Proposed budget cuts prioritize border security over American families and communities

Recently, the Trump administration released its 2020 budget proposal calling for a $54 billion (9 percent) reduction in non-defense discretionary (NDD) funding, which goes toward health and human services, education, workforce development, housing and urban development and a broad range of domestic programs. as compared to 2019.

After adjusting for inflation, the proposed cuts from the 2019 budget total $69 billion (11 percent). Meanwhile, the same budget proposed a five percent increase to defense programs.

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The cumulative impact on some key areas on NDD funding may be even higher based on the combination of cuts in some agencies and raises in others. For example, the budget proposal calls for an increase in discretionary funding for the Department of Homeland Security (15 percent) including $8.6 billion in new funding for a border wall, while cutting funding for the Department of Health and Human Services (12 percent), Housing and Urban Development (18 percent) and the Department of Education (10 percent).

While the administration’s budget proposal is unlikely to pass in its current form, it exacerbates an already notable and disproportionate shift to increased defense and border spending at the cost of domestic spending that supports families and communities. These cuts have the potential to undermine support for families and communities, which in turn could have long-term consequences for our nation’s economic success.

For example, the administration proposes a $143 trillion cut to Medicaid, additional work requirements and a shift from Medicaid’s current pay-as-needed system into a block grant, reducing Medicaid access among children, older adults and individuals living with disabilities.

Proposed changes to Medicaid could cost as many as 1.4 to 4 million individuals their health care coverage according to a recent study from the nonpartisan Kaiser Family Foundation.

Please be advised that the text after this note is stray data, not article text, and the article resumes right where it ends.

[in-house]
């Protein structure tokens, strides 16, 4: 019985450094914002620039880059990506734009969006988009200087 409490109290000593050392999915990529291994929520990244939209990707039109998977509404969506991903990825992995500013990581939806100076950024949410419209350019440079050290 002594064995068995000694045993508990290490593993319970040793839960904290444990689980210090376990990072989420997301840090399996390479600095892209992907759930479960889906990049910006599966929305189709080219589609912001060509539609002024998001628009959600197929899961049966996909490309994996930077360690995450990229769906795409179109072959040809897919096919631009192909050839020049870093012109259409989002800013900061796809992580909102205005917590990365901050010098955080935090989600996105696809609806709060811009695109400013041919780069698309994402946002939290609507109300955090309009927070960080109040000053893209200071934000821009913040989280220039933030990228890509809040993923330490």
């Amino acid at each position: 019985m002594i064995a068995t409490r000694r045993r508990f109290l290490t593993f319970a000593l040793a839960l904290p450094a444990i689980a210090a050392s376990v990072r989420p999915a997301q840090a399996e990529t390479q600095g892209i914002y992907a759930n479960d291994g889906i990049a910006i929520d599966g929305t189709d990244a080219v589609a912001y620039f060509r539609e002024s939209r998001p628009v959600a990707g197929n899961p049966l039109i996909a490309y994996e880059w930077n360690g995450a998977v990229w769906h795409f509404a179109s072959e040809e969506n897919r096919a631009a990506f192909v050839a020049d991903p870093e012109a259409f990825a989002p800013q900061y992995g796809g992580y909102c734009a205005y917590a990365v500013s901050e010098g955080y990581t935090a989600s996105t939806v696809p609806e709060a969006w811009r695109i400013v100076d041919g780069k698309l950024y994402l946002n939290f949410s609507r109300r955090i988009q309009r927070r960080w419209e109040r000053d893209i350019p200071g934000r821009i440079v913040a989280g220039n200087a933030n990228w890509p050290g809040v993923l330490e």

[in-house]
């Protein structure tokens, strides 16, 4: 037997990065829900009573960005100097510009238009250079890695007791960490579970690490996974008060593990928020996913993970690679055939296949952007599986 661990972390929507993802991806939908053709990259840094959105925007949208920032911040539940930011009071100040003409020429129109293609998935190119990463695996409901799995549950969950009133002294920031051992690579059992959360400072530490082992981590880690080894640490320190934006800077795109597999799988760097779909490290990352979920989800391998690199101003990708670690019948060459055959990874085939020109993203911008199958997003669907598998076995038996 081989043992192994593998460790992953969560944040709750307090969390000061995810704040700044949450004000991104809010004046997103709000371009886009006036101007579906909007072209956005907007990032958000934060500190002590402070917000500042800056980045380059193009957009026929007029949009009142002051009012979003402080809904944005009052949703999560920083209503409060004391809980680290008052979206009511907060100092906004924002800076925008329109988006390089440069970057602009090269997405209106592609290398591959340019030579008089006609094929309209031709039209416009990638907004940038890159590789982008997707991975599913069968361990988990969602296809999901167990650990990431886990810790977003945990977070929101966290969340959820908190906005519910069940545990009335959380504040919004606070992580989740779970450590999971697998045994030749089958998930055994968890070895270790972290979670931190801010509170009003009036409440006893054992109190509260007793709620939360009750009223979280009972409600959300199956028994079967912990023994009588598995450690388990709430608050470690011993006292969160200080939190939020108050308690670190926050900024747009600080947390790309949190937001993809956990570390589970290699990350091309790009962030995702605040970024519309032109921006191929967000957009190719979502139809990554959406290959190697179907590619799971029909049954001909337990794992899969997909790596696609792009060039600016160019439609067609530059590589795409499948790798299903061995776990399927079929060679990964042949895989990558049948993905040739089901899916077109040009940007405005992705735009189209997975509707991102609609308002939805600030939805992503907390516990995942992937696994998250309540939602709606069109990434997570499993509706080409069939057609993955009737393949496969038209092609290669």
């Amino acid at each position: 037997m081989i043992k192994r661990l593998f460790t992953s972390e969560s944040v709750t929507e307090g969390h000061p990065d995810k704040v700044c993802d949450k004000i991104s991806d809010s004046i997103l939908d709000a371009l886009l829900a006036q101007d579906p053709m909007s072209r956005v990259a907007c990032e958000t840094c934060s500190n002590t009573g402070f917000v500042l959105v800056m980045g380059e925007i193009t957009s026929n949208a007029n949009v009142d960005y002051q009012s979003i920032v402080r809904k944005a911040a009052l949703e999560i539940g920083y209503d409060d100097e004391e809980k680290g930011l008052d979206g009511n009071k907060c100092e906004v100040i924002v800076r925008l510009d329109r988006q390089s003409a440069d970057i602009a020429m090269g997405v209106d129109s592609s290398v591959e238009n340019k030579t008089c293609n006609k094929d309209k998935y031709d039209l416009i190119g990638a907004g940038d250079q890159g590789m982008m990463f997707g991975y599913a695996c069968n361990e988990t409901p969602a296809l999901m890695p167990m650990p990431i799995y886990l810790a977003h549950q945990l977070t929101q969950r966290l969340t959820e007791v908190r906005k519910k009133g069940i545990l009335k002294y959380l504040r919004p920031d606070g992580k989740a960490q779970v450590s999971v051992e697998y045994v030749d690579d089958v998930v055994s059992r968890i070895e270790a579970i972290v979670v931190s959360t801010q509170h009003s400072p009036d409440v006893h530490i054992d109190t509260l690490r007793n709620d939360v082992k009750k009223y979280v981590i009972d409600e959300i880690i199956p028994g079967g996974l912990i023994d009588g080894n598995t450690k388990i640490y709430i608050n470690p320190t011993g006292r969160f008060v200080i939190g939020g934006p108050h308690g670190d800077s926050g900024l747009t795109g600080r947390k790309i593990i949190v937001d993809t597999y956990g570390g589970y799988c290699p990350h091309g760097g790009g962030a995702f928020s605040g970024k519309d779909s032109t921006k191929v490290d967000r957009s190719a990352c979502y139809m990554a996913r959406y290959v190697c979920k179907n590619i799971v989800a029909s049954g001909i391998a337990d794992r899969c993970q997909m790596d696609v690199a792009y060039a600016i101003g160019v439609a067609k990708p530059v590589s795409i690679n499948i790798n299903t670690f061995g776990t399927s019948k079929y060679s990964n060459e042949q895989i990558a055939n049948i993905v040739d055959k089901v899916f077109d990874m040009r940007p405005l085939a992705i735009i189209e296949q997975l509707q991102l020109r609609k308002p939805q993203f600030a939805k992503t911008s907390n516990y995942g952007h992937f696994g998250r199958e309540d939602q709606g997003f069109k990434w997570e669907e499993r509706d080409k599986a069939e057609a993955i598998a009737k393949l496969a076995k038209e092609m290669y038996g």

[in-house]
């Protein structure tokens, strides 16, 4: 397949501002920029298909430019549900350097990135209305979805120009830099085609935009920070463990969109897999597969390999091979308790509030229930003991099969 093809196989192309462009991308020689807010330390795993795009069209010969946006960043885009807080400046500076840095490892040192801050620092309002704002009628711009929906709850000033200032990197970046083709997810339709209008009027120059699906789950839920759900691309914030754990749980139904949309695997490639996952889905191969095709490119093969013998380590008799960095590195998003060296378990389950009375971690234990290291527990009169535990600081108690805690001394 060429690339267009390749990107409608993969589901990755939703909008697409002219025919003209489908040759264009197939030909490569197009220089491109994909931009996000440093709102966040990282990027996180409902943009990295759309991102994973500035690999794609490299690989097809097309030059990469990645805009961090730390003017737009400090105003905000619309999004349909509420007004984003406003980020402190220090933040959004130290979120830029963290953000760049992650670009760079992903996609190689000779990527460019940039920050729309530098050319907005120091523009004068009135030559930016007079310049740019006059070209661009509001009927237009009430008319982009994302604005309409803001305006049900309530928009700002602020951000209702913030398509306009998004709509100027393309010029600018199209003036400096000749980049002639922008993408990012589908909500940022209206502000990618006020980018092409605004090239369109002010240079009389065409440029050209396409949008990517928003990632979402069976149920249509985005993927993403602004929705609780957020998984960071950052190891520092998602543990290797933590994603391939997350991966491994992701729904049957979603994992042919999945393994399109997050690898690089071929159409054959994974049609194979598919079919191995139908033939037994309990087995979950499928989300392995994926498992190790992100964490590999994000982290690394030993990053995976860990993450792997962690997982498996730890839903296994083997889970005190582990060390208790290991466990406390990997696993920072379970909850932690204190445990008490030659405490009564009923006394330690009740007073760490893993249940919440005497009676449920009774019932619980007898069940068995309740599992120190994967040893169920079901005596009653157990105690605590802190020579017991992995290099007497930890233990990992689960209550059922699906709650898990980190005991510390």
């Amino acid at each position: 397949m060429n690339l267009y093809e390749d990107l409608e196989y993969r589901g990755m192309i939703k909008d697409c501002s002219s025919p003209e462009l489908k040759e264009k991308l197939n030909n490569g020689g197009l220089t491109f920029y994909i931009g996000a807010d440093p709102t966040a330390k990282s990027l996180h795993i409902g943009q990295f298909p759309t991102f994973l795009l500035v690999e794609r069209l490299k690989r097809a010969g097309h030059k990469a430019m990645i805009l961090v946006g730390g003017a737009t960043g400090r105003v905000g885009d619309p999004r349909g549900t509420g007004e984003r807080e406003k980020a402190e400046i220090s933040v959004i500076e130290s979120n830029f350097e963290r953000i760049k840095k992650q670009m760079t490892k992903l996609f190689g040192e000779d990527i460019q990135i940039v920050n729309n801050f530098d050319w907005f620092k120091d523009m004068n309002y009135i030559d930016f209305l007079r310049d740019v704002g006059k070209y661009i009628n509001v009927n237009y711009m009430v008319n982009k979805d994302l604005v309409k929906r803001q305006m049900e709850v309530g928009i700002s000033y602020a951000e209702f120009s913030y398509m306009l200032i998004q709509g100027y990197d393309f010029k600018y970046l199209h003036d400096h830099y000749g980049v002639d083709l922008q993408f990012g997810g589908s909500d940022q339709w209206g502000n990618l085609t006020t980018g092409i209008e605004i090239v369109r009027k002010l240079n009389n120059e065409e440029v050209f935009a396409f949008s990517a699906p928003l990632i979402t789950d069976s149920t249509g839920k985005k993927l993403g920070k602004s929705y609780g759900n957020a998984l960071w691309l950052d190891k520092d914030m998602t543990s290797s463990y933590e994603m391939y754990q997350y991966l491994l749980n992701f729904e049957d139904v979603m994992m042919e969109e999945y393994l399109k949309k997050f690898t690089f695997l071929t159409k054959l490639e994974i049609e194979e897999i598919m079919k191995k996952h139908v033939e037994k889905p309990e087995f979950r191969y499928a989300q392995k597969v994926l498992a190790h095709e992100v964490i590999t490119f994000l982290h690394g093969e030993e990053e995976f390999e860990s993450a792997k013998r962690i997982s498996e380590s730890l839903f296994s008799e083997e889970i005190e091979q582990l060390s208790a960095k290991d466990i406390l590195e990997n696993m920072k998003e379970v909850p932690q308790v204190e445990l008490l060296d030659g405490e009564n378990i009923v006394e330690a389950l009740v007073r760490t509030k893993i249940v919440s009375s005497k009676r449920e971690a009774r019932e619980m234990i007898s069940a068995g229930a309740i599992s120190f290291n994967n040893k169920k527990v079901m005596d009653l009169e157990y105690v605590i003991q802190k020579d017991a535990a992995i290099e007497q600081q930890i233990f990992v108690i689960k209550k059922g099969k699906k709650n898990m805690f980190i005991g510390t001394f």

Budget proposals also include changes in school lunch eligibility, cuts to the Supplemental Nutrition Assistance Program (SNAP) and Temporary Assistance for Needy Families (TANF) that will limit eligibility and negatively impact children and families  living at or below the poverty line. And, it’s important to note that the biggest beneficiaries of SNAP and TANF are children who will still need access to the benefits SNAP and TANF bring as their parents begin to reenter the workforce.

The proposed elimination of the Community Development Block Grant (CDBG) program and the HOME Investment Partnerships for affordable housing for working families will remove valuable supports that help  low- and moderate-income individuals and families access affordable housing, livable communities and economic opportunity.

As a national network of vital, community-based human service organizations that are building the human capital of America, we believe we all thrive and economies flourish when everyone can reach their full potential.

Achieving that potential means ensuring that everyone, no matter their current situation, socio-economic status, or geographic location, has a strong foundation that enables them to thrive. The essential building blocks for that foundation include:

1. Employment that provides sustainable income, economic mobility, and comprehensive workforce supports

2. Affordable, preventive, fully integrated health care, regardless of income

2. Healthy, livable homes in safe, secure neighborhoods

3. Safe, stable, nurturing relationships and environments, including quality care options across the lifespan

4. Educational success that begins with nurturing and supportive families and continues with early childhood development through post-secondary advancement

We know through research that the social and environmental determinants of health are the biggest predictor of all of our health and wellbeing regardless of economic status. Investments in our people — through workforce supports, preventive health care, safe neighborhoods and educational success — become long-term investments in our nation as a whole.

We advocate for federal fiscal policy that offers healthy developmental opportunities across the lifespan, supports positive outcomes for children and families, and reduces disparities in the opportunities people have to realize their fullest potential.

We urge Congress and the administration to make federal funding decisions that build our country’s greatest asset for a strong, vibrant economy and nation: our people. When people thrive, America thrives.

Ilana Levinson is the senior director of government relations for the Alliance for Strong Families and Communities, a strategic action network of thousands of committed social sector leaders across the nation.